8. Into a food processor, place the yogurt, some dill (or whatever you decide to use), the capers, and a generous pinch of salt and pepper. Blend to your desired consistency (a.k.a. chunky or smooth). (TIP: If you don't have a food processor, just chop the capers and herbs by hand and mix with the yogurt, salt and pepper.)

9. Pour the dressing over the slightly-cooled potatoes and beans and mix until everything is coated.

10. Serve half of the potato salad with each salmon fillet and a wedge of lemon (for those that want it).

Serves 2.

A video of these recipes is also available at https://youtu.be/Y3PptSEeB5Y.

7 February 2017

6.01 Buckwheat Pancakes w/ Wildberry Syrup - Breakfast & Brunch - Low-Fuss

What better place to start the new season than with breakfast? I know some of you may be dubious as to how exactly this fits into a "healthy" season, but using the right ingredients it's actually not as bad as you'd think. Which brings me to the stats for this dish:

Recipe makes 4 serves
417 calories (1745 kilojoules) per serve
7.75 grams of fat per serve
(*when made with Erythritol)

See, not so bad, right? It's also worth adding that the recipe is completely gluten free with no added sugar. For those of you wondering about all the carbs, well, this is a breakfast dish. If you're going to have a carb-heavy meal it's best to do it at the beginning of the day so you have plenty of time to burn it off.


So the "wildberry" part of the title may be a bit of a misnomer as I'm fairly sure almost none of the berries you buy commercially are actually wild-picked anymore, but everyone else says it, so...

200g mixed berries
3/4 cup maple flavoured syrup

You can use fresh or frozen berries - obviously fresh would be better - and whatever combination you prefer. I use equal parts raspberry (for tartness and colour), blackberry (for colour and texture) and blueberry (for sweetness).

While I'd usually go out of my way to use pure maple syrup in my food, in this case the maple flavoured syrup better suits the "healthy" idea, having a mind-boggling SEVEN TIMES LESS calories than pure maple syrup. While some people may have issues with the sweeteners used, you can't really argue with that statistic. It may vary from brand to brand, but if you're confused just have a quick look at the nutritional values on the bottle.


1. Place the berries and syrup into a saucepan, stir together and place over a medium heat.

2. Once it starts to simmer, let it bubble away for 5-10 minutes, stirring occasionally, until the berries begin to break down and release their juices.

3. Turn off the heat and allow to cool for around 15 minutes before serving. (Because putting boiling syrups into your mouth is never a good idea, plus this gives you time to make the pancakes!)


As mentioned above, these are both gluten free and sugar free. It turns out that "buckwheat" is also a misnomer as it isn't a type of wheat at all! This recipe is just one big stack of contradictions... although they are tasty contradictions.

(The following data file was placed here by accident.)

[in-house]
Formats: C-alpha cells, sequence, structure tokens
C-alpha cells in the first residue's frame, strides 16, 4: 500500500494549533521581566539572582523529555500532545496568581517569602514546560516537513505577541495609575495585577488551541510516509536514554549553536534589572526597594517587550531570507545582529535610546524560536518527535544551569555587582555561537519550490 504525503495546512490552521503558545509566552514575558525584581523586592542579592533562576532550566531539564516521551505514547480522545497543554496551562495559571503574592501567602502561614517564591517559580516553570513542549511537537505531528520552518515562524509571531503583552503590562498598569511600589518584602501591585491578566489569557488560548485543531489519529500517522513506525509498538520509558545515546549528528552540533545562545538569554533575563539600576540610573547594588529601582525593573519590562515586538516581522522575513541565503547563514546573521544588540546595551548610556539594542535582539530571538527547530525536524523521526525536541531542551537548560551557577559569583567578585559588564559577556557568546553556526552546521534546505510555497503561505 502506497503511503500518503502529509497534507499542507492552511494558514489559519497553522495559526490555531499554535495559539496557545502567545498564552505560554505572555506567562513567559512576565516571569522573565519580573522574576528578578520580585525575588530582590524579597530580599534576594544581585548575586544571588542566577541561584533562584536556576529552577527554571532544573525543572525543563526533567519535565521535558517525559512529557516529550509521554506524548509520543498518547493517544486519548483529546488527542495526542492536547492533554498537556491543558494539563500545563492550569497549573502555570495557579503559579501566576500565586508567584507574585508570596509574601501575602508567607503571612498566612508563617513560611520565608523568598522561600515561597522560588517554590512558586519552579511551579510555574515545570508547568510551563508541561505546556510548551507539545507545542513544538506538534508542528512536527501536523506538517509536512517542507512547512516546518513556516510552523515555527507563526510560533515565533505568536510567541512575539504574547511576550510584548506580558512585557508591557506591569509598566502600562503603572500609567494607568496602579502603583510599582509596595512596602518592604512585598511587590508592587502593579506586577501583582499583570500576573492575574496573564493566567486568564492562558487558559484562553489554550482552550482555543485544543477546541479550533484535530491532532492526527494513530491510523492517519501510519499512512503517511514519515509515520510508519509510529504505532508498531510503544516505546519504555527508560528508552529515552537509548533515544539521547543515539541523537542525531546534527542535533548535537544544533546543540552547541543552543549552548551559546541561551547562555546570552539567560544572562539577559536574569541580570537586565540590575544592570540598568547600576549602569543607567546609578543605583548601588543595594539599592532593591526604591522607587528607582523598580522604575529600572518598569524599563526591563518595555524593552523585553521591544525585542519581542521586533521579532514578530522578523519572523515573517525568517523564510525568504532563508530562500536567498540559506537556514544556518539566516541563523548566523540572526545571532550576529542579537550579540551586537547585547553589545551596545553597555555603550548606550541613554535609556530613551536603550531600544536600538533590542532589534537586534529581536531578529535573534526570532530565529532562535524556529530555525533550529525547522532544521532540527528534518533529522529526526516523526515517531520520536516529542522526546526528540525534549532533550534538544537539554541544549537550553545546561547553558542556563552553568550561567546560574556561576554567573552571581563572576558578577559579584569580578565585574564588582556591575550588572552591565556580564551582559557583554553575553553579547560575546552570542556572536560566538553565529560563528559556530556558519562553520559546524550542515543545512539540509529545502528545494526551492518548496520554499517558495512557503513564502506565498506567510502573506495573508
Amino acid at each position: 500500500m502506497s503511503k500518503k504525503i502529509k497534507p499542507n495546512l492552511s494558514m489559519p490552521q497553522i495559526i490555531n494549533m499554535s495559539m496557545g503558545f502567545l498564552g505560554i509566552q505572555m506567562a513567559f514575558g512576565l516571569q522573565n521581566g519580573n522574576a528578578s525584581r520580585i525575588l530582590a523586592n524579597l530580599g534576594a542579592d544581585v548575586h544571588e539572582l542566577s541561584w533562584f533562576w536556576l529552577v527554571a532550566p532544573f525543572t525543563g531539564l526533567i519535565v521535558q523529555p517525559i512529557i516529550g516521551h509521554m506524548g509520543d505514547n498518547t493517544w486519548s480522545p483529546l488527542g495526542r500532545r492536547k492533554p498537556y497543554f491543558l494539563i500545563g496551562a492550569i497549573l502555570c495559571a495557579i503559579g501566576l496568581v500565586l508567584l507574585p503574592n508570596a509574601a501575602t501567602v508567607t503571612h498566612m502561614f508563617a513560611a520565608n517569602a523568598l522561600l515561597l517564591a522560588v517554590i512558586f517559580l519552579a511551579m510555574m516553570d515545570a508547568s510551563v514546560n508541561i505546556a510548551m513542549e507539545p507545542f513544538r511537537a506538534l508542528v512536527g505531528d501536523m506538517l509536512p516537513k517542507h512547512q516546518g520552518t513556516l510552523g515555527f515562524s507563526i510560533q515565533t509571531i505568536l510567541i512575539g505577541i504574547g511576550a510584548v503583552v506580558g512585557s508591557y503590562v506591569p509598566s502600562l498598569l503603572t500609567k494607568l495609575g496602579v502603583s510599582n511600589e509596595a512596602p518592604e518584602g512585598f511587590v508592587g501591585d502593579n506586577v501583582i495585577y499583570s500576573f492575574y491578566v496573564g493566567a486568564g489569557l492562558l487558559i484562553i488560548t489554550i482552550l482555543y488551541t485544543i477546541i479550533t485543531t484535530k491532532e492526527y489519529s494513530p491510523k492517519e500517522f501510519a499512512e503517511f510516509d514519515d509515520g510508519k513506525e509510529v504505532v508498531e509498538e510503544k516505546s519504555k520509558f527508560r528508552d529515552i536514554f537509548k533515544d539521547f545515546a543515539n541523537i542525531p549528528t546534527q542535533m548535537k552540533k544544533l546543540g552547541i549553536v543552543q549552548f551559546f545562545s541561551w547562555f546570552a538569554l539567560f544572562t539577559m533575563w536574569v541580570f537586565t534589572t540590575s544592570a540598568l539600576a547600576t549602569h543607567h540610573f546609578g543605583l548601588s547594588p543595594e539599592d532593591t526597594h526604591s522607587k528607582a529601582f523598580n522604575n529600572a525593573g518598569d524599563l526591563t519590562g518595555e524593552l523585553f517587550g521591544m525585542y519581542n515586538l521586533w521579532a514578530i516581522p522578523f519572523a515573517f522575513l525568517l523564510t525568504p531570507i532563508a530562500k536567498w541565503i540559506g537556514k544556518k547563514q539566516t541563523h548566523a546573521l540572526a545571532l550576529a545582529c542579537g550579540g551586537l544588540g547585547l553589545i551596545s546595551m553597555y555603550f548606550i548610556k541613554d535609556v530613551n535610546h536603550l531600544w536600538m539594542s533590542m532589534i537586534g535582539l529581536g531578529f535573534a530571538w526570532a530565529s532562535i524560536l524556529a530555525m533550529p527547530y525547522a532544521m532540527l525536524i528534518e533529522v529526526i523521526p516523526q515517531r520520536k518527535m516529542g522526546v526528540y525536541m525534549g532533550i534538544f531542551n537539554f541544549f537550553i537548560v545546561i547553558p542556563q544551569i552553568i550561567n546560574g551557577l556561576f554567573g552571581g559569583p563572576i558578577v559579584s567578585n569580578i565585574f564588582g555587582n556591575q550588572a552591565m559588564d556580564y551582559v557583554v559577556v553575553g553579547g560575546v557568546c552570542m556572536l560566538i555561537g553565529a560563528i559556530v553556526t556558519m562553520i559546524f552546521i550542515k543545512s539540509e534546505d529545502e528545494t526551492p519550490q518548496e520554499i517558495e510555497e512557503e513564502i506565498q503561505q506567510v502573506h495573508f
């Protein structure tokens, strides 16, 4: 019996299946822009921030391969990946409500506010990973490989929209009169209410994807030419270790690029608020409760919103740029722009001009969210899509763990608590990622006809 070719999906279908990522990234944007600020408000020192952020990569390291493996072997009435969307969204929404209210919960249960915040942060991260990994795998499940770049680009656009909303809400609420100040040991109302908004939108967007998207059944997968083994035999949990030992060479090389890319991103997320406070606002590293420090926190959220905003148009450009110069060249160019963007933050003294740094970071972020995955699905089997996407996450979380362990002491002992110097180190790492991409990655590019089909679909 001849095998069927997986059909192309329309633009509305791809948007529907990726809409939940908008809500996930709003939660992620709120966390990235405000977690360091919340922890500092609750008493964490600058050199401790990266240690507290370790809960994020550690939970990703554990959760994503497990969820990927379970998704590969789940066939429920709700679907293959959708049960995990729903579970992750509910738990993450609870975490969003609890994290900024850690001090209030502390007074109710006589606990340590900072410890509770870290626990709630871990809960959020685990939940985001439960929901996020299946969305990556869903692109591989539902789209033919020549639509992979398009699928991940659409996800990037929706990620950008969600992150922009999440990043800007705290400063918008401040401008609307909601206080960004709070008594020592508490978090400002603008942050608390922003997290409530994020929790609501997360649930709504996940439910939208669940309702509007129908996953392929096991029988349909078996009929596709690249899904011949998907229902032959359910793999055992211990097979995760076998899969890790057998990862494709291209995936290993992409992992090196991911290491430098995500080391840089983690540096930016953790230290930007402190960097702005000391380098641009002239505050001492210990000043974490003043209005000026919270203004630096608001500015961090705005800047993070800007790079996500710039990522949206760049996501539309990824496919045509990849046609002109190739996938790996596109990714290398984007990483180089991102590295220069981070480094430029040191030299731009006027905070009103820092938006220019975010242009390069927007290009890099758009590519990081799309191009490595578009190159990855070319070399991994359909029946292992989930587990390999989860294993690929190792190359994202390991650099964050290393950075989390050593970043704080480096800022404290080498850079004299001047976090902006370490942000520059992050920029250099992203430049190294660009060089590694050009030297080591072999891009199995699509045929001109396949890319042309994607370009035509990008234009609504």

1 1/2 cups buckwheat flour
1/2 cup quinoa flakes
1/3 cup natural sweetner (such as xylitol, stevia, erythritol, etc.)
400ml buttermilk
2 eggs
1 tsp baking powder
1 tsp bicarbonate of soda
1 tsp vanilla extract or paste
1/2 tsp salt
1 tsp vegetable oil (for frying)

The quinoa flakes are really just there to add a bit of body to the pancakes so you feel full. If you can't find them then you can replace this with the same amount of quick-oats instead, however this stops the recipe from being gluten free.

Most people are already familiar with stevia, but I've recently discovered xylitol and erythritol which are made from sugar alcohols - which are neither sugar NOR alcoholic, just to continue the theme I seem to have going here - and are therefore considered natural. Xylitol has around half the calories of sugar but erythritol, like stevia, has basically no calories at all (or at least very few). If you're unsure about which to use, I suggest you do a bit of research to see the pros and cons of each.


1. Place the buckwheat, quinoa (or oats), sweetener,  baking powder, bicarb and salt into a large jug (or a bowl with a pouring lip) and mix until evenly dispersed.

2. In another jug, place the buttermilk, eggs and vanilla and whisk together until combined.

3. Pour the buttermilk mixture into the buckwheat mixture and whisk until you have a fairly smooth batter. (There will be some lumpiness caused by the quinoa flakes or oats, but that's fine.)

4. Heat a pan over medium-high heat, then add the cooking oil and use some kitchen towel to wipe it around the pan to make a thin coating.

5. Pour out blobs of batter approx. 7cm (2.5 in) wide, taking care not to overcrowd the pan.

6. Fry for 1 and a half to 2 minutes before flipping. (Bubbles will begin to apear on the top of the pancakes within the first minute, but you should wait until the outer edges of the pancakes are slightly set before attempting to flip them over. People tend to get a bit anxious which is the real reason why the first batch of pancakes is never quite right.)

7. Fry for a further minute or so on the other side before removing from the pan.

8. Serve warm with syrup.

Makes 12 (serving size is 3 pancakes plus 1/4 of the wildberry syrup).

A video of these recipes is also available at https://youtu.be/nyrTycqZCSs.

2 February 2017

Hi all! The time has come for another new season, and I'm more than a little excited about this one.

Whether you've made a New Year's resolution to lose weight, or are a bit of a health nut, or just want to make a change to your diet now and then - this is the season for you! Proudly presenting: FoodPoint Lite.

This new mini-season showcases healthier alternatives for any meal, but done in a way that shouldn't feel like you're sacrificing anything. Plus, all recipes are Low-Fuss! Because eating better shouldn't be a hassle, should it?

Sometimes the hardest part of maintaining a better eating plan is a lack of options - trust me, I've been there many times! Hopefully this season gives you just that little extra boost to help you on your way. And for those few that are not into "that healthy stuff", these recipes should still satisfy your appetite! Give it a go. ;)

FoodPoint Lite starts 30th January 2017. Check out the trailer at https://youtu.be/Q1oAaNGf4WU.


--- Blake